Could Wolbachia and other bacteria be used to fight RVFV transmission in Culex pipiens and Aedes vexans?

    All trade animals from endemic to free areas should be vaccinated before movement. In this case a DIVA vaccine is advantageous.

    Estimate the minimum time needed for effective quarantine.

  • Surveillance

    Animal health surveillance is critical to detect new cases and to identify the initial stages of an epidemic. This act as an early warning system for both the veterinary and public health authorities. RVF should be suspected when abortions and deaths among newborns occur following unusually heavy rains along with reports of influenza-like illness among humans.

    GAP: Develop Control strategies in non-endemic areas (routine monitoring of sentinel animals, monitoring virus circulation in mosquito species in wetland areas in Southern Europe.

  • Past experiences on success (and failures) of prevention, control, eradication in regions outside Europe

    Although there is very little doubt that vaccination has contributed significantly to control RVF outbreaks, there is no quantitative data about the effect of vaccination campaigns. The difficulty with RVF outbreaks is that they tend to occur after many years of apparent absence of the disease. As risk perception dismisses farmers have no incentive to vaccinate their livestock. When outbreaks suddenly occur, vaccine manufacturers do not have sufficient time to produce the vaccine and even if they have, it is extremely challenging to deploy the vaccine in the field in a timely manner. Therefore, either emergency stockpiles have to be prepared or combination vaccines should become available that protect not only against RVF but also against another, preferably endemic disease that affects the same species. As it is unclear who will pay for the maintenance of a vaccine stockpile, the second option is probably the most realistic.


    Vaccines should be developed that protect against RVF and another, preferably endemic, disease that affects the same species. E.g. RVF/Lumpy skin disease for cattle and RVF/pulpy kidney for sheep.

    Plans for stockpiling multivalent temperature resistant vaccines (no cold chain need to be maintained).

  • Costs of above measures

    Not publicly known but probably high.
  • Disease information from the WOAH

  • Disease notifiable to the WOAH

    Yes. No epizootic outbreaks reported in 2015-2016 period. Sporadic human cases reported in Uganda, Tunisia and China (imported from Angola).

  • Socio-economic impact

  • Zoonosis: impact on affected individuals and/or aggregated DALY figures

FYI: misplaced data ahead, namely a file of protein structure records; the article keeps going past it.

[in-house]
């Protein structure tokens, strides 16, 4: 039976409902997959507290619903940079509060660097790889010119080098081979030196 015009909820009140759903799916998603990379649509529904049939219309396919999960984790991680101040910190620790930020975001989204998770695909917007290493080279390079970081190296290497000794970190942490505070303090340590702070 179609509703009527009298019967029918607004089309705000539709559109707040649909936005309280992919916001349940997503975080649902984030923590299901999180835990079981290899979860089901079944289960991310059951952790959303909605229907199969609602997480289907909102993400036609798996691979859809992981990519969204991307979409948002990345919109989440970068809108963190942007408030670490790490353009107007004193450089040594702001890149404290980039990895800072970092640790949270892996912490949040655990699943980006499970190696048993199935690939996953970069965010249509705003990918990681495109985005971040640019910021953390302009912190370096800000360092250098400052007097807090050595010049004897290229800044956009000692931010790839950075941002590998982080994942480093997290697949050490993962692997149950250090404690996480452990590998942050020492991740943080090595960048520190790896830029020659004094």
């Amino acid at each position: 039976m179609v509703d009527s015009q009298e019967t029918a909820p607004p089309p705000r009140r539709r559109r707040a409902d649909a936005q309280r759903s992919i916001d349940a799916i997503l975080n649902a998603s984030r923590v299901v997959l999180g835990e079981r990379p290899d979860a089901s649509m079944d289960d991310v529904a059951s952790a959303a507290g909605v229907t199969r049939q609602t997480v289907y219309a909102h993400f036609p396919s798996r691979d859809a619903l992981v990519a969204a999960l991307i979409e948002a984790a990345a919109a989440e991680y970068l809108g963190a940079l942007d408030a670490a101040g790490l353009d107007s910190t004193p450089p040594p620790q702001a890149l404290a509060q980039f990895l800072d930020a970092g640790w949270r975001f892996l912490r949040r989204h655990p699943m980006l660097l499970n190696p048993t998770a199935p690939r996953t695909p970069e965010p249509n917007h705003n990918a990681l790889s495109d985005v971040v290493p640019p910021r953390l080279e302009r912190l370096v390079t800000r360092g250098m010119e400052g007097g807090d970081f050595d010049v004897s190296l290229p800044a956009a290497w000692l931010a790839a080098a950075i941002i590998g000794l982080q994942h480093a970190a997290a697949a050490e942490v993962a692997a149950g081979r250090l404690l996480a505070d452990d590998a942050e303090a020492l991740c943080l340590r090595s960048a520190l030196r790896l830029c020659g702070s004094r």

No details but the overall case fatality rate for all patients with RVF fever is less than 1%. In humans, the incubation period is 2 to 6 days.

    However in more recent outbreaks the case/fatality rates increased.

    Limited to sub Saharan Africa in most years but has also occurred in Egypt, Yemen, Saudi Arabia, and several islands off the coast of Southern Africa, including Madagascar.

    RVFV is currently circulating in Tunisia.


    Understand the nature of the increased CF ratio observed in some recent RVF outbreaks.

    Limited to sub Saharan Africa in most years but has also occurred in Egypt, Yemen, Saudi Arabia, Madagascar, Comoros and Mayotte.

  • Zoonosis: cost of treatment and control of the disease in humans

    There is no treatment (apart from supportive therapy) for humans. Control of human disease depends of quality of public health systems. GAP: It would be extremely valuable to assess the economic damage of a future RVF epidemic as accurately as possible.
  • Direct impact (a) on production

    The disease results in significant economic losses due to death and abortion among RVF-infected livestock. Restrictions on movements also have an economic impact especially with the export of small ruminants from Africa to the Arabian Gulf states.

    Major impact in Africa with mortality and morbidity.


    It would be valuable to assess the impact of RVF outbreaks on political instability in (the horn of) Africa.

  • Direct impact (b) cost of private and public control measures

    Unknown (= GAP).
  • Indirect impact

    Major economic impact in nomadic areas with loss of food animals and restrictions on movements especially exports from Africa to the Middle East in particular the Arabian Peninsula.

  • Trade implications

  • Impact on international trade/exports from the EU

    No impact as the disease is not reported in the EU but can have a serious trade impact on those countries where the disease is endemic. Detailed standards for trade are described in the OIE Terrestrial Animal Health code.
  • Impact on EU intra-community trade

    No impact as disease not currently reported in the EU.
  • Impact on national trade

    No impact as disease not reported in the EU.
  • Main perceived obstacles for effective prevention and control

    Fully safe available vaccines for use in Europe are lacking.

    Although some very promising experimental vaccines were developed in the past decade, vaccine manufacturers will not register these vaccines for application in Europe.


    Licensing/registering current vaccine candidates in Europe. Set up a country-based contingency plan.